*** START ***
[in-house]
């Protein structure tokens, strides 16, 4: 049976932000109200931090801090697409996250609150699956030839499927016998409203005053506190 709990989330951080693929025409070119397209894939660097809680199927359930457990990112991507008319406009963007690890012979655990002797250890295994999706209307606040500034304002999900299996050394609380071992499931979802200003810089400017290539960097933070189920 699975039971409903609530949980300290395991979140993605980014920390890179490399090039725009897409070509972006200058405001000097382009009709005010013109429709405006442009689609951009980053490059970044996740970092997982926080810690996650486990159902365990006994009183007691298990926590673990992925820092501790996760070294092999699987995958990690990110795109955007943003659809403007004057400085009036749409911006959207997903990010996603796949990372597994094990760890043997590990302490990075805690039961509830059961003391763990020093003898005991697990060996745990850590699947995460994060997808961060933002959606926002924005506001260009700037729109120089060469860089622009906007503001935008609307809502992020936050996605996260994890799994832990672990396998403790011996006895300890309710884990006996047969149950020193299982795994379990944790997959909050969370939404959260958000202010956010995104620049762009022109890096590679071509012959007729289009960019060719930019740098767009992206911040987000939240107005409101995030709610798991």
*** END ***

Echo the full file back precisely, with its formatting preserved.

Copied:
[in-house]
């Protein structure tokens, strides 16, 4: 049976932000109200931090801090697409996250609150699956030839499927016998409203005053506190 709990989330951080693929025409070119397209894939660097809680199927359930457990990112991507008319406009963007690890012979655990002797250890295994999706209307606040500034304002999900299996050394609380071992499931979802200003810089400017290539960097933070189920 699975039971409903609530949980300290395991979140993605980014920390890179490399090039725009897409070509972006200058405001000097382009009709005010013109429709405006442009689609951009980053490059970044996740970092997982926080810690996650486990159902365990006994009183007691298990926590673990992925820092501790996760070294092999699987995958990690990110795109955007943003659809403007004057400085009036749409911006959207997903990010996603796949990372597994094990760890043997590990302490990075805690039961509830059961003391763990020093003898005991697990060996745990850590699947995460994060997808961060933002959606926002924005506001260009700037729109120089060469860089622009906007503001935008609307809502992020936050996605996260994890799994832990672990396998403790011996006895300890309710884990006996047969149950020193299982795994379990944790997959909050969370939404959260958000202010956010995104620049762009022109890096590679071509012959007729289009960019060719930019740098767009992206911040987000939240107005409101995030709610798991």